Growing up in Denver, summers were always predictable. June was bright and sunny in the morning, then afternoon thunderstorms would send you in from the pool to play at home. July and August were bright, sunny and hot, but not too hot. And always the skies were bright blue. Colors popped, and everything was vibrant. In the last year or two, we’ve all started to see a shift. Nearly constant wildfires during the summer months have cast a haze over our skies. Now we don’t always see that brilliant blue sky. And the views of the mountains in the distance have become shortened. Even my teenagers have noticed this change in their lifetimes.
A recent New York Times article entitled “Is This the End of Summer as We’ve Known It?” by Shawn Hubler lists a plethora of effects of climate change that have changed our summers. These included wildfires creating smoke that could be seen from space, delaying plans, even creating its own weather patterns; unprecedented heat waves that have cost lives and contaminated crops affecting the food we eat; and even reports of songbirds dying in Pennsylvania. Disheartening, isn’t it? It seems like a bell that can’t be unrung… or can it?
After reading this article and feeling my heart plummet into my stomach, I quickly started researching easy things that we can all do to reduce our effect on climate change. If we all took it upon ourselves to make even just a few of these changes, can you imagine how that might help turn the tide?
In Denver and other cities around the country, plastic bags come with a surcharge. Plastic bags are an easy starting point. Swap those suckers out for reuseable grocery bags. And for extra credit, you can purchase reusable produce bags. Stop buying water bottled in plastic and opt for water in cardboard containers, or better yet—buy a super cool water bottle and now you have a place for all of your stickers!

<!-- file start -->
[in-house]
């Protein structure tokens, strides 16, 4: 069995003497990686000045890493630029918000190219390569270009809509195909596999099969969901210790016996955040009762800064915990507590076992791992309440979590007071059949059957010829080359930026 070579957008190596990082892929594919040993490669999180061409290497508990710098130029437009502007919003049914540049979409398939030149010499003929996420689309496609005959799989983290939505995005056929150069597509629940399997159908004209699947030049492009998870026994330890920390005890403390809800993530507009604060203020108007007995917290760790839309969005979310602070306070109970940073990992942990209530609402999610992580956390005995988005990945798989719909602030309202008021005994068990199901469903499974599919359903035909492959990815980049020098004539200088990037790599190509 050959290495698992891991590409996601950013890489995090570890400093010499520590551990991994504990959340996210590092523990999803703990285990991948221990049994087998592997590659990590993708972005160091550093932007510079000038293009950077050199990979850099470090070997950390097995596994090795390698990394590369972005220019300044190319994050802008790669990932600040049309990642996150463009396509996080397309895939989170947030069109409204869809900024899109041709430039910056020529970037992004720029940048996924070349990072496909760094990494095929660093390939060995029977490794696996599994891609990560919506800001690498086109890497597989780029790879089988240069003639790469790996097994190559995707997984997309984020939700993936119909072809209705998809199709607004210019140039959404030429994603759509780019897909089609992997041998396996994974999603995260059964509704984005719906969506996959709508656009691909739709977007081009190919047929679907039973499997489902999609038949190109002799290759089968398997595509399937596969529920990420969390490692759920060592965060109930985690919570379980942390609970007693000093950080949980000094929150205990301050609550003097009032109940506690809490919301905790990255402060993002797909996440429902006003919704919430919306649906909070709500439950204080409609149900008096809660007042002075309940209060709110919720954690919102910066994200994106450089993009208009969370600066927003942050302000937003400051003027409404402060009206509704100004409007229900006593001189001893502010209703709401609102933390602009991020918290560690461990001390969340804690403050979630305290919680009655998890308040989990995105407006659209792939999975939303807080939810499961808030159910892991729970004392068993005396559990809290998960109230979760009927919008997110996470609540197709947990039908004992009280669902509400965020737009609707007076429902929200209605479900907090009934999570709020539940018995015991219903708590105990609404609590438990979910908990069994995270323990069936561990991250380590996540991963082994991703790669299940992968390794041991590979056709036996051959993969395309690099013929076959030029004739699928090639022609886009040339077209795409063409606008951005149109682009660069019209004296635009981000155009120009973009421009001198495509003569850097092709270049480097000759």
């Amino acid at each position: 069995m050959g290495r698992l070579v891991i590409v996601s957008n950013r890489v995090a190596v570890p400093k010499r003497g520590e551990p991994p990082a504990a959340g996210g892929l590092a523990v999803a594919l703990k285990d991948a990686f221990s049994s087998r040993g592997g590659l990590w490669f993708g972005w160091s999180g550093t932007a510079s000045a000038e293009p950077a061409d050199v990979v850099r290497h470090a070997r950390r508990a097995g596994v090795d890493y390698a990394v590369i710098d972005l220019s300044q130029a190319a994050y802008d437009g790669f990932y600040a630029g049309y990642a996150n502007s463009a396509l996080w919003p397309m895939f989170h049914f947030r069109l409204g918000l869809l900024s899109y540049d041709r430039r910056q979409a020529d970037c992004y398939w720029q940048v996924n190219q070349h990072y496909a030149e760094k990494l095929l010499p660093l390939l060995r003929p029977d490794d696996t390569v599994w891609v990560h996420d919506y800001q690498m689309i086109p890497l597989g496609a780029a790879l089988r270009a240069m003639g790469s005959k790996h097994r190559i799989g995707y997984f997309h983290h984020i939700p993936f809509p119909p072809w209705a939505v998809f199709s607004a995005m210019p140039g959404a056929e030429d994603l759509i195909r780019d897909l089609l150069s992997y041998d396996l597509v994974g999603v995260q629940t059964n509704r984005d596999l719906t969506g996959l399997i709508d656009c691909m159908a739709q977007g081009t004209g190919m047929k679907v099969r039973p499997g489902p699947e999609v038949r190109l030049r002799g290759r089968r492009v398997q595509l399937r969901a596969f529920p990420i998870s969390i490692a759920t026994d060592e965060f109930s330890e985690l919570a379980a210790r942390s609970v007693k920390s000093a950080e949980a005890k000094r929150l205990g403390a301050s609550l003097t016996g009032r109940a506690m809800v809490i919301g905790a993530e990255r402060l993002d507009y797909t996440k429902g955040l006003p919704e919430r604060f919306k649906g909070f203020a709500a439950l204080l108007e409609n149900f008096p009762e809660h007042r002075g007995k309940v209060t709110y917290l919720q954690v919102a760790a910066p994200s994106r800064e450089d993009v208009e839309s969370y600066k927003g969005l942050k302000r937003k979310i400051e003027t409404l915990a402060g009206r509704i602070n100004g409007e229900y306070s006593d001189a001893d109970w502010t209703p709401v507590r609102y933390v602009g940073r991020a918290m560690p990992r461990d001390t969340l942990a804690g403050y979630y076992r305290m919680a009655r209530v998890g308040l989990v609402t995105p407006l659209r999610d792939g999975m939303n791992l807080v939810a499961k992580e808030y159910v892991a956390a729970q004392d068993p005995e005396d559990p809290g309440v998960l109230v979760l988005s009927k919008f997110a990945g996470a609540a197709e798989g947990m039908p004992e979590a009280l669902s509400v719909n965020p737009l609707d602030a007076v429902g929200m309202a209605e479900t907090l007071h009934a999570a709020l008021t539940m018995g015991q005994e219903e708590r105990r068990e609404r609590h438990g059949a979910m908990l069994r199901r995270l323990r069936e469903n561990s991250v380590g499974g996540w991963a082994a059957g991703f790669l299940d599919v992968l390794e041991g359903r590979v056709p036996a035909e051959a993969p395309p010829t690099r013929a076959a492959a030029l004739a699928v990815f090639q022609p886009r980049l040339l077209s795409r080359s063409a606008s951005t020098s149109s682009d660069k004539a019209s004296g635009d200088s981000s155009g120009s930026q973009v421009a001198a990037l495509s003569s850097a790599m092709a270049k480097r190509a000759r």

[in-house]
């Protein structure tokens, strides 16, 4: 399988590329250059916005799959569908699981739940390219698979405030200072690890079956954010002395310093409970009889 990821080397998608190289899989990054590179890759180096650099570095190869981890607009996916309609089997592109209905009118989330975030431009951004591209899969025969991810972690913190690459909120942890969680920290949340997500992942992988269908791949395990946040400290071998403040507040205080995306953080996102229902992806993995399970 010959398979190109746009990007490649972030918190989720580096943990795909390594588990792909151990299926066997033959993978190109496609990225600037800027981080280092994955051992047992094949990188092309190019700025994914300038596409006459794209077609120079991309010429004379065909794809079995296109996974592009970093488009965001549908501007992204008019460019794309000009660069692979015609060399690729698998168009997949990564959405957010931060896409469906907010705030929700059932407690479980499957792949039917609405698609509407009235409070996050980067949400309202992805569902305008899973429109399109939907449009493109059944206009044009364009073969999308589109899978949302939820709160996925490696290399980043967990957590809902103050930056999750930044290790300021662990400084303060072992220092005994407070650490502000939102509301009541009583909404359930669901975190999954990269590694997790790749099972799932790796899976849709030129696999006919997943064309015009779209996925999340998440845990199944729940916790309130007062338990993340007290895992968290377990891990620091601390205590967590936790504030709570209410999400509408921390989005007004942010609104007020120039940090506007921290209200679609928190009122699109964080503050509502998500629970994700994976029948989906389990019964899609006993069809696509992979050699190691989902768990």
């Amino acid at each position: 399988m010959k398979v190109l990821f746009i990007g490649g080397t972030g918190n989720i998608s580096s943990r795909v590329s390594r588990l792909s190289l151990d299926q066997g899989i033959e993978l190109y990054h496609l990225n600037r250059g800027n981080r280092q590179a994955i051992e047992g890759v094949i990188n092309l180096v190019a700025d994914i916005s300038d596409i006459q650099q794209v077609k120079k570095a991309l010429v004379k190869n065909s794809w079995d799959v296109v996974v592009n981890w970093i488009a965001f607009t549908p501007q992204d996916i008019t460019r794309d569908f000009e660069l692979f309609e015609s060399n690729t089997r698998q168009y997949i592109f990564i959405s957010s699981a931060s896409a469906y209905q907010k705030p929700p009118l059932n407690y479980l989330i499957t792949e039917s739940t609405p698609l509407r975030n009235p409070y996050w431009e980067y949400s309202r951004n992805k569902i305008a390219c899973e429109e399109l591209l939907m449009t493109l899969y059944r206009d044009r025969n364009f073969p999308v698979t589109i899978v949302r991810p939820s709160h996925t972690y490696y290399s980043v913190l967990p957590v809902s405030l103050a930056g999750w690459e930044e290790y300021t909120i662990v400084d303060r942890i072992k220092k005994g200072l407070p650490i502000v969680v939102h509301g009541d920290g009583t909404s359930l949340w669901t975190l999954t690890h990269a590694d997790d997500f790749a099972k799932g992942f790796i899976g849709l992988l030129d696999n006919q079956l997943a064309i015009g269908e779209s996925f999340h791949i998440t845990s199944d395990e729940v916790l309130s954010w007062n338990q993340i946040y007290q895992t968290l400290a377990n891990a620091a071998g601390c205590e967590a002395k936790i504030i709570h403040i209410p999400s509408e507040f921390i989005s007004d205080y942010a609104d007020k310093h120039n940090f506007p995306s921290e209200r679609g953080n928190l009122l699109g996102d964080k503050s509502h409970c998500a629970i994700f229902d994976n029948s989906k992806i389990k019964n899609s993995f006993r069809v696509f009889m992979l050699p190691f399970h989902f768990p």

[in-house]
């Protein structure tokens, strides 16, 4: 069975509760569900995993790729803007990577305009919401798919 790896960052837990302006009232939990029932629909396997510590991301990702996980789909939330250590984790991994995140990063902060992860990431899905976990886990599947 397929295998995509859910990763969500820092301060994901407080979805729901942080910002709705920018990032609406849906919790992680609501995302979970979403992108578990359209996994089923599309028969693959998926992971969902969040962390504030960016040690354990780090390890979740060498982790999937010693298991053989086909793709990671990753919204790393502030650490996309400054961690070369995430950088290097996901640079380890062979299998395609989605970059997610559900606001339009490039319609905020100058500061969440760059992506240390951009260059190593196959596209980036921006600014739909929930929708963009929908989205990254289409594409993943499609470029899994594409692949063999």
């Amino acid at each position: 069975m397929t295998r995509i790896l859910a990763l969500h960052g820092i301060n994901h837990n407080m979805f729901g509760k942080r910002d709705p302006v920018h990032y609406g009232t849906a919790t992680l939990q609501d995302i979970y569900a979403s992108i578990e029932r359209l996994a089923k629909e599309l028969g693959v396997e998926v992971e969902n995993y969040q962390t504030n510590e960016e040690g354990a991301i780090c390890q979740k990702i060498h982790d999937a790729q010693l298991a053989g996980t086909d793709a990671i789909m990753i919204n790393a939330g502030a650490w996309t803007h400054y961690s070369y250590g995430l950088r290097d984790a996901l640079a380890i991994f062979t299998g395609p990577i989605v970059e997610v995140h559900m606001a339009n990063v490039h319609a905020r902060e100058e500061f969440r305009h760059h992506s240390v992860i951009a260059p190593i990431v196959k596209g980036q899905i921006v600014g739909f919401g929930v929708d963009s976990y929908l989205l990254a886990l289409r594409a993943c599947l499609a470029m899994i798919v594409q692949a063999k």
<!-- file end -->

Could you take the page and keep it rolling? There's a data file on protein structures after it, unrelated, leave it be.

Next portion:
My father-in-law’s pet peeve was when the kids kept the refrigerator open too long. He was on to something, though. Turn off lights when you leave a room and unplug appliances that aren’t being used. Simple and easy, right?
Turn your thermostat up by 2 degrees in the summer and down by 2 degrees in the winter. The change is small enough that you can easily adjust, and the energy savings is huge. Call your electric company and schedule a home energy audit. Most companies provide these for free and can recommend ways to significantly reduce your energy usage that are pretty simple.
There are many ways to change your energy usage based around your vehicle. Keep your tires properly inflated—honestly. This can increase your fuel economy. Work from home one day a week. We’ve already started doing this because we were homebound from COVID and realized we like it! There are many services that we use “down the hill.” Combine those errands into one day instead of hopping down the hill every day. Then SHOP LOCAL!
Re-watch a couple of fantastic movies. Wall-E is a lovely film about a robot who is left to clean up earth after humans left it in horrible shape and moved out. It’s great to watch with the kids to help them understand the importance of taking care of our planet. And remember “An Inconvenient Truth?” It’s eerie to see how much of the future was predicted in this 2006 documentary. Re-watch that to re-energize your commitment to caring for our planet.
I realize that some of you may see this as a hippy-dippy or political statement. It’s not meant to be. We all love our Colorado summers. And as Mother Teresa said, “I alone cannot change the world, but I can cast a stone across the waters to create many ripples.”